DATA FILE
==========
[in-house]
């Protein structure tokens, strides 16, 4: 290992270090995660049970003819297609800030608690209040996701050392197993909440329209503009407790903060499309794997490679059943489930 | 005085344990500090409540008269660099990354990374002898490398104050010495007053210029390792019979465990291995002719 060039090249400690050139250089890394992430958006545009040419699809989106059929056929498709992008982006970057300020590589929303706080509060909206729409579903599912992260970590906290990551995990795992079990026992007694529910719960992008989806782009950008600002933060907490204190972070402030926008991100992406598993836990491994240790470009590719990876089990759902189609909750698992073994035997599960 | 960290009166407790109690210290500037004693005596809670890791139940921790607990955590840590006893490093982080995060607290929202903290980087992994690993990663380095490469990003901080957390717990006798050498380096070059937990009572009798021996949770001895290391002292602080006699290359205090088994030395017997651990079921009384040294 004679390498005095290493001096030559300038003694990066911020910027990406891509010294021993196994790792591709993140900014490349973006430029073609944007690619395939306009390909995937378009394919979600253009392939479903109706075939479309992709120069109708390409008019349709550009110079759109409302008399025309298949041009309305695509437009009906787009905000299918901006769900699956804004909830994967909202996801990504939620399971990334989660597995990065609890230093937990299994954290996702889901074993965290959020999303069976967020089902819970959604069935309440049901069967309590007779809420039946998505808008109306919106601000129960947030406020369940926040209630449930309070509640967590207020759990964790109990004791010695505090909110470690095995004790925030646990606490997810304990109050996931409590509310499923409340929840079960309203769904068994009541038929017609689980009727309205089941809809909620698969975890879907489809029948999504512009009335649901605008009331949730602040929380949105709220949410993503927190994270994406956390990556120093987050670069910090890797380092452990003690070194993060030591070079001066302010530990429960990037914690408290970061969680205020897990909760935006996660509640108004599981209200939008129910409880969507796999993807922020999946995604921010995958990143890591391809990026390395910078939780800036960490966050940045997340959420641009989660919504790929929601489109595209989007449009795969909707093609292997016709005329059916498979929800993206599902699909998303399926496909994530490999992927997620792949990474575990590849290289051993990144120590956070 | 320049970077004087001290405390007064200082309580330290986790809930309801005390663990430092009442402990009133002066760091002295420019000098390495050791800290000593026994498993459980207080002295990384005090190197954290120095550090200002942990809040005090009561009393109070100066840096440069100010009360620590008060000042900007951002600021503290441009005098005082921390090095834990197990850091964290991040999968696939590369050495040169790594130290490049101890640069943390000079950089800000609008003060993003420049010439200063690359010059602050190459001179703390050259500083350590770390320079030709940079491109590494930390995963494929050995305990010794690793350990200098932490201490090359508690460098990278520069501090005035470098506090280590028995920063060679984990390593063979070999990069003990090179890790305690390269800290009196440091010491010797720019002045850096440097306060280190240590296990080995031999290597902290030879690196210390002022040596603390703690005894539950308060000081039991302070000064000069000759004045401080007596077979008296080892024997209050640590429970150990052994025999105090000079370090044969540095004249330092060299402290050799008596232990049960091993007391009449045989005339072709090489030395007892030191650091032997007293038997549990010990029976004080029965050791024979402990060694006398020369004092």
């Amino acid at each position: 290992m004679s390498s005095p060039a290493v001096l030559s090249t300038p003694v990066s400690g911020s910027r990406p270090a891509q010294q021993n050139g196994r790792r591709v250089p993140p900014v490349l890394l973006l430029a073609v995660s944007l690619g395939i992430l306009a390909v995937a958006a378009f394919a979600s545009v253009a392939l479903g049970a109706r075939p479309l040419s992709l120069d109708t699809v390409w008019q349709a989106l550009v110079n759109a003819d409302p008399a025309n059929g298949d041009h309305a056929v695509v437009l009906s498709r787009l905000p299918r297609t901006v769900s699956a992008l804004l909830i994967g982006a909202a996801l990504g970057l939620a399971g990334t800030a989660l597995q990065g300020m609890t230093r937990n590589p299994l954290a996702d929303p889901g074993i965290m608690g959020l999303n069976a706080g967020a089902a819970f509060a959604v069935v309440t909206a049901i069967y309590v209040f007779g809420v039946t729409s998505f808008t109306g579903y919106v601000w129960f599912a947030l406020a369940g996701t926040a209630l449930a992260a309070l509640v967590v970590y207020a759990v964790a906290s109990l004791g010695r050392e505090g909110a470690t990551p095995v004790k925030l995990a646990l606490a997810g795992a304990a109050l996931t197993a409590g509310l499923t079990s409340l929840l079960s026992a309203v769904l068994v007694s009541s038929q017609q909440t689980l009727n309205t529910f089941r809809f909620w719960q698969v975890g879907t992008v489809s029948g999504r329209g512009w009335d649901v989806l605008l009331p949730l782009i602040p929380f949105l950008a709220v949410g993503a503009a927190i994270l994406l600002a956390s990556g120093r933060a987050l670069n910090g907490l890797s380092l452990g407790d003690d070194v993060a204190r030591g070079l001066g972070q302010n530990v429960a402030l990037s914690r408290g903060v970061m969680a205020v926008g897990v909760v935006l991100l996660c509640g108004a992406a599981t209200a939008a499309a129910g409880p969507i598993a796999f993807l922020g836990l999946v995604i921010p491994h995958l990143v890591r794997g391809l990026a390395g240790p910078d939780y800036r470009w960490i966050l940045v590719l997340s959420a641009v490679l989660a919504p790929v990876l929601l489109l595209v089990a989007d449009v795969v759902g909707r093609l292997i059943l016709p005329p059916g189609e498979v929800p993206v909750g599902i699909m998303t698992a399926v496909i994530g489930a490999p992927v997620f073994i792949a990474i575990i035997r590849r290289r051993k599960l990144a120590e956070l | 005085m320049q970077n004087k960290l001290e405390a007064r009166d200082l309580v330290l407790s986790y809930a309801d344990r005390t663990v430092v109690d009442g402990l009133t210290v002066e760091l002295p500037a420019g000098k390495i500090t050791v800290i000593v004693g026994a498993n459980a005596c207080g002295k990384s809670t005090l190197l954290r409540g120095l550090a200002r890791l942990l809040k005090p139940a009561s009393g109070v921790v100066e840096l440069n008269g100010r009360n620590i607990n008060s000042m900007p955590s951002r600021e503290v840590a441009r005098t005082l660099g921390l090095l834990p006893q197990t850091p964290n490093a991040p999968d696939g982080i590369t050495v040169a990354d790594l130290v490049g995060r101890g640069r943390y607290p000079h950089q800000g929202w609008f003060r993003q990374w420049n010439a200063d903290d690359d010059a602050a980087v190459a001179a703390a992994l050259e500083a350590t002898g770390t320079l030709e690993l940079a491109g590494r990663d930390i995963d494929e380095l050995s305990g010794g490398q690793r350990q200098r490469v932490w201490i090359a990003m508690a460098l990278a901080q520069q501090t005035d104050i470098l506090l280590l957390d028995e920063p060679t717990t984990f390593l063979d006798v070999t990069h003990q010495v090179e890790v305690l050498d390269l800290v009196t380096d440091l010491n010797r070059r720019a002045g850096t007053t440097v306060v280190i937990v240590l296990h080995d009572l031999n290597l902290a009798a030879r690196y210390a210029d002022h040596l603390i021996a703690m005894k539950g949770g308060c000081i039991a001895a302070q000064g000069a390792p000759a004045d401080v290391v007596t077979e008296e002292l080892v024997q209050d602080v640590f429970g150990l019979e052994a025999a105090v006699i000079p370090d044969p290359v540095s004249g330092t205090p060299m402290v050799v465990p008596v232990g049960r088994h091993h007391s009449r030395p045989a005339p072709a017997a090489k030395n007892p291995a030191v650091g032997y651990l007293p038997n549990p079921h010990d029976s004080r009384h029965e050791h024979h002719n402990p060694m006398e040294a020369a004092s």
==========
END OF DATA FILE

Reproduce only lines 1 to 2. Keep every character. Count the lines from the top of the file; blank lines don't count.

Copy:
[in-house]
């Protein structure tokens, strides 16, 4: 290992270090995660049970003819297609800030608690209040996701050392197993909440329209503009407790903060499309794997490679059943489930 | 005085344990500090409540008269660099990354990374002898490398104050010495007053210029390792019979465990291995002719 060039090249400690050139250089890394992430958006545009040419699809989106059929056929498709992008982006970057300020590589929303706080509060909206729409579903599912992260970590906290990551995990795992079990026992007694529910719960992008989806782009950008600002933060907490204190972070402030926008991100992406598993836990491994240790470009590719990876089990759902189609909750698992073994035997599960 | 960290009166407790109690210290500037004693005596809670890791139940921790607990955590840590006893490093982080995060607290929202903290980087992994690993990663380095490469990003901080957390717990006798050498380096070059937990009572009798021996949770001895290391002292602080006699290359205090088994030395017997651990079921009384040294 004679390498005095290493001096030559300038003694990066911020910027990406891509010294021993196994790792591709993140900014490349973006430029073609944007690619395939306009390909995937378009394919979600253009392939479903109706075939479309992709120069109708390409008019349709550009110079759109409302008399025309298949041009309305695509437009009906787009905000299918901006769900699956804004909830994967909202996801990504939620399971990334989660597995990065609890230093937990299994954290996702889901074993965290959020999303069976967020089902819970959604069935309440049901069967309590007779809420039946998505808008109306919106601000129960947030406020369940926040209630449930309070509640967590207020759990964790109990004791010695505090909110470690095995004790925030646990606490997810304990109050996931409590509310499923409340929840079960309203769904068994009541038929017609689980009727309205089941809809909620698969975890879907489809029948999504512009009335649901605008009331949730602040929380949105709220949410993503927190994270994406956390990556120093987050670069910090890797380092452990003690070194993060030591070079001066302010530990429960990037914690408290970061969680205020897990909760935006996660509640108004599981209200939008129910409880969507796999993807922020999946995604921010995958990143890591391809990026390395910078939780800036960490966050940045997340959420641009989660919504790929929601489109595209989007449009795969909707093609292997016709005329059916498979929800993206599902699909998303399926496909994530490999992927997620792949990474575990590849290289051993990144120590956070 | 320049970077004087001290405390007064200082309580330290986790809930309801005390663990430092009442402990009133002066760091002295420019000098390495050791800290000593026994498993459980207080002295990384005090190197954290120095550090200002942990809040005090009561009393109070100066840096440069100010009360620590008060000042900007951002600021503290441009005098005082921390090095834990197990850091964290991040999968696939590369050495040169790594130290490049101890640069943390000079950089800000609008003060993003420049010439200063690359010059602050190459001179703390050259500083350590770390320079030709940079491109590494930390995963494929050995305990010794690793350990200098932490201490090359508690460098990278520069501090005035470098506090280590028995920063060679984990390593063979070999990069003990090179890790305690390269800290009196440091010491010797720019002045850096440097306060280190240590296990080995031999290597902290030879690196210390002022040596603390703690005894539950308060000081039991302070000064000069000759004045401080007596077979008296080892024997209050640590429970150990052994025999105090000079370090044969540095004249330092060299402290050799008596232990049960091993007391009449045989005339072709090489030395007892030191650091032997007293038997549990010990029976004080029965050791024979402990060694006398020369004092």